31 August 2010

Easier said than done

Epictetus wrote:

15. Remember, you must behave as you do at a banquet. Something is passed around and comes to you: reach out your hand politely and take some. It goes by: do not hold it back. It has not arrived yet: do not stretch your desire out toward it, but wait until it comes to you. In the same way toward your children, in the same way toward your wife, in the same way toward public office, in the same way toward wealth, and you will be fit to share a banquet with the gods.

I am thinking about friends who are far away and I am not a very good Stoic.

17 August 2010

In prose these days, the style is to be plain.
Use common words; be forthright and succinct;
Avoid formality; use active voice:
In short, say what you mean and nothing more.
These rules apply whatever you may write,
To traffic signs and novels just the same.
And in return for hewing to these rules,
The writer gets free rein, a blank white box
In which to dump his brain without a care
For form or structure. Sonnets? Thank you, no,
Though every now and then we condescend
To post a wry haiku on someone's Wall.
We'll count, it's fun and shows how smart we are.
But from restrictions richness sometimes comes,
Or thoughtfulness, or creativity,
Or beauty. Or mere elegance of form,
If all the other virtues of our words
Should come to nothing.
Perhaps we set our words too many tasks?
We have to write so many words each day
Each word must be disposable and cheap,
Like coffee filters (this the most polite
Of several metaphors that spring to mind)?
The style is just a moral cop-out, then,
To make a virtue of our verbal cheapness?
Our age lacks all ambition. When we make
a simple thing, we make it quick and plain,
and if it works, we're pleased. Is that the way?
These explanations miss the mark, I think.
I don't know how it happened. But it's dumb.
Good music isn't formless and austere.
Good writing doesn't have to be that way.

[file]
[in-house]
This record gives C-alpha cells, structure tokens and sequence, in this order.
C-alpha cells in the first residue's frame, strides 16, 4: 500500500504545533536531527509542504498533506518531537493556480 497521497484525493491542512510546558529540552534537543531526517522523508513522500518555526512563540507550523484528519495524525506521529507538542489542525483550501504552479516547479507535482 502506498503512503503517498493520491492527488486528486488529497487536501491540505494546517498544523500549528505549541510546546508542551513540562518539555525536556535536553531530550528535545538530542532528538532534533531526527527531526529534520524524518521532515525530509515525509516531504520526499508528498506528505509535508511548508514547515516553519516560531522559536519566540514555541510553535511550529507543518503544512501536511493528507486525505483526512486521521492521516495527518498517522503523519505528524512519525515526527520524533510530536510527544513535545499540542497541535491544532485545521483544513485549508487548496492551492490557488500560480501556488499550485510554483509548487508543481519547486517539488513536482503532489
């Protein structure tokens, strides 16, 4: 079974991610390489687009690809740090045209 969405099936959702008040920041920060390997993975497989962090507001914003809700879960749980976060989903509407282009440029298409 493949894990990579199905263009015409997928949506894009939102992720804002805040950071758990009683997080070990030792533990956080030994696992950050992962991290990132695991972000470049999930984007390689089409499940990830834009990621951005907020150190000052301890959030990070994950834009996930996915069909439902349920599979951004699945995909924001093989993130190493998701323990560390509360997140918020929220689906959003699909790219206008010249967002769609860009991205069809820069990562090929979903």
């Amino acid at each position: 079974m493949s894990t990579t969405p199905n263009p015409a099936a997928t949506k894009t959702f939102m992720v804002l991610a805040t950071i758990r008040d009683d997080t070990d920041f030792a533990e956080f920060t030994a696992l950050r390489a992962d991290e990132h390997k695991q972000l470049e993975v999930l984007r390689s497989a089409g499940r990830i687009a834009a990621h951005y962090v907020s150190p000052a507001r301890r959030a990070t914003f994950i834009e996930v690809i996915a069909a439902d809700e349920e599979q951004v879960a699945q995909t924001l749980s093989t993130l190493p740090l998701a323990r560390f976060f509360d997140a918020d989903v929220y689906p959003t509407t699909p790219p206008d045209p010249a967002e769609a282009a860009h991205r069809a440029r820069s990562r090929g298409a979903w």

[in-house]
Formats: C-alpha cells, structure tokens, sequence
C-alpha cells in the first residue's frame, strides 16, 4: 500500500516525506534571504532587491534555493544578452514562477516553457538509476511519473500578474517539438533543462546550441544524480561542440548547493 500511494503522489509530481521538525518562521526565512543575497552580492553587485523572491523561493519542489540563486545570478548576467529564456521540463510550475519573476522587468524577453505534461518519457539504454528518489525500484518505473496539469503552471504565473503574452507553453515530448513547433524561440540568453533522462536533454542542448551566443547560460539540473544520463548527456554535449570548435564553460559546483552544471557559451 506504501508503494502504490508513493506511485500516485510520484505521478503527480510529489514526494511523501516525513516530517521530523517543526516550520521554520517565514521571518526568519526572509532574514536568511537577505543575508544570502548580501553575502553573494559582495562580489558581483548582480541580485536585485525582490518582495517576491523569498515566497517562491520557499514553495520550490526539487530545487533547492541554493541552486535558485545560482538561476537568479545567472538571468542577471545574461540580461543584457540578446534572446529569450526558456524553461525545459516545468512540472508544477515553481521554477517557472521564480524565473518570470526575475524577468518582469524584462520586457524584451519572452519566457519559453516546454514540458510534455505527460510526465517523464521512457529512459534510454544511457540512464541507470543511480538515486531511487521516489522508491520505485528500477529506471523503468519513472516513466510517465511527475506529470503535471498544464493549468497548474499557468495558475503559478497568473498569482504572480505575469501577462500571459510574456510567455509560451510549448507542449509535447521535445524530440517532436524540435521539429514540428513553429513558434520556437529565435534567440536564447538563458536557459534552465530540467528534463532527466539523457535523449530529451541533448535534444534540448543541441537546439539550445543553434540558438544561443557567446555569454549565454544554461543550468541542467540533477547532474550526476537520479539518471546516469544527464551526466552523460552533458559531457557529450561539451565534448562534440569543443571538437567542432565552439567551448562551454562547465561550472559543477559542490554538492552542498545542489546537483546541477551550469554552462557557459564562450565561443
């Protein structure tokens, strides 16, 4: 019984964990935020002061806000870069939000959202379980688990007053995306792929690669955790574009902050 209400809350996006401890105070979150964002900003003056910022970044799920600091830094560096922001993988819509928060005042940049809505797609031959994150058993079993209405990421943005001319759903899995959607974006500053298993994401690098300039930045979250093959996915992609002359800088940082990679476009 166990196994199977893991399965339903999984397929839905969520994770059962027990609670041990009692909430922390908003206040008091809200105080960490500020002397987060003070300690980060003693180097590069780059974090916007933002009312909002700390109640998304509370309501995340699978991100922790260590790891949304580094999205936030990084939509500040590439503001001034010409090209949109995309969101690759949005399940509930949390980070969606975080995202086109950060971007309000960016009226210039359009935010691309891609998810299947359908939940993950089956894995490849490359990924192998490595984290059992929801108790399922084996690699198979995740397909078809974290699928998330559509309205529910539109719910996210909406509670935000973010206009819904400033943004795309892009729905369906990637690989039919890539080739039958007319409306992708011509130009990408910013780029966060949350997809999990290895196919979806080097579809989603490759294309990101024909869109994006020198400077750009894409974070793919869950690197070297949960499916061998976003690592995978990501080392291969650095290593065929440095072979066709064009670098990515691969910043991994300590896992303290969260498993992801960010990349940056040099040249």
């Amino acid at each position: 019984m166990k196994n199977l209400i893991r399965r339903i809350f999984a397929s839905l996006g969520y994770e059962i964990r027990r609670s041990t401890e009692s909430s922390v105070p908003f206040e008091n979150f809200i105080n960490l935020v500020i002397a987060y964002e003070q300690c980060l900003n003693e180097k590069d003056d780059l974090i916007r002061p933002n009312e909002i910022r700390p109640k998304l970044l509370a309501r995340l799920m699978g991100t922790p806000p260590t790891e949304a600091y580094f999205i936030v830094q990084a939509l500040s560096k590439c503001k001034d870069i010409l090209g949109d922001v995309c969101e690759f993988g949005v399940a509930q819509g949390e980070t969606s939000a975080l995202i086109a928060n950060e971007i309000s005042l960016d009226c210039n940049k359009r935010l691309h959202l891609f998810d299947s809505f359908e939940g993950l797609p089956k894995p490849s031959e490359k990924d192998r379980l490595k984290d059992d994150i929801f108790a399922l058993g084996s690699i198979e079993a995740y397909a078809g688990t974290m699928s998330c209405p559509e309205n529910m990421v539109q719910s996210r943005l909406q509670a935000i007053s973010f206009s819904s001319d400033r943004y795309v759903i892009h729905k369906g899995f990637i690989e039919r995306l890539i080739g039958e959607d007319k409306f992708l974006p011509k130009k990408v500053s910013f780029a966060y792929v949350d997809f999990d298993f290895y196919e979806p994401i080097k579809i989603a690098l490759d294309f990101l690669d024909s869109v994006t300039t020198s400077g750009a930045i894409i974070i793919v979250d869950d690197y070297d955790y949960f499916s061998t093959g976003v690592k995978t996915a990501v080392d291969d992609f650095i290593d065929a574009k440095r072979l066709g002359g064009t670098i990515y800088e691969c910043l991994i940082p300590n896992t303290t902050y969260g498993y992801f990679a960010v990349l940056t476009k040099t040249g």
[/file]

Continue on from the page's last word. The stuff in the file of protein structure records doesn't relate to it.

If fail we must then let us fail in ways
No self-respecting writer fails these days
And striving, let us win what gains we might
By doing something hard each time we write.

Problems that are too hard

I am self-conscious about homeschooling. It's not something I would have thought to attempt, if it were just me. I believe teaching, like any skill, improves with practice and study; and I have neither practiced nor studied teaching young children. I think most kids learn more when they spend more time studying; and my six-year-old spends a lot less time “at school” than I did at his age—by a factor of five or more. (On the other hand, when he is at school, he is studying.)

But it has been fun noticing things that I can do as a homeschooling parent that wouldn't work at all in an ordinary school.

My favorite is that I am free to pose problems that are too hard.

The kids have school when I'm at work, but I write out a lot of their schoolwork in advance. One of the problems I recently posed for J. is this: I have a box that does some kind of arithmetic. If I put in 7, out comes 3. Similarly 3↦7, 2↦8, and 1↦9. What if I put in 5? (Of course, anything or nothing might come out, but we can learn that lesson another time.) This turned out to be baffling—but that's OK. It will sit in J.'s binder for days, weeks, or months, until one day he cracks it. I don't think he'll crack it by accident but rather because he tries harder or because he develops a better understanding of how addition and subtraction behave. I think it'll be pretty gratifying, and he'll have earned it.

J. likes puzzles. In that regard, at least, his childhood will be a little like mine. Only without the answers.

16 August 2010


Earlier this year I suddenly remembered being taught in school to answer questions of the form “What is the difference between a delta and a wetland?” by copying the definitions of the two terms out of the book and putting the word while between them. Imagine writing this out in cursive on notebook paper:

A delta is a low triangular area of alluvial deposits where a river divides before entering a larger body of water, while wetlands are lands where saturation with water is the dominant factor determining the nature of soil development and the types of plant and animal communities living in the soil and on its surface.

...times twelve or so.

Looking back on it I have to wonder how on earth this happened. The event cries out for an explanation. What would make someone do this to a roomful of kids? Was it a case of perverse incentives? Incompetence? Or straight-up cruelty?

Another obvious question (if you're in my shoes) is if such a thing could possibly ever happen to a home-schooled kid. Sure it could. Parents can be incompetent too. Or cruel.

I try to be humane—I won't be committing this particular atrocity—but there are several things about homeschooling that give me pause. There are no good ways to measure whether things are going well. Finding out what I could be doing better is hard. As far as I can tell by searching the Web, not many people like me are doing this; or else they are all as strapped for time as I am. Most fundamentally, I don't know what I'm doing.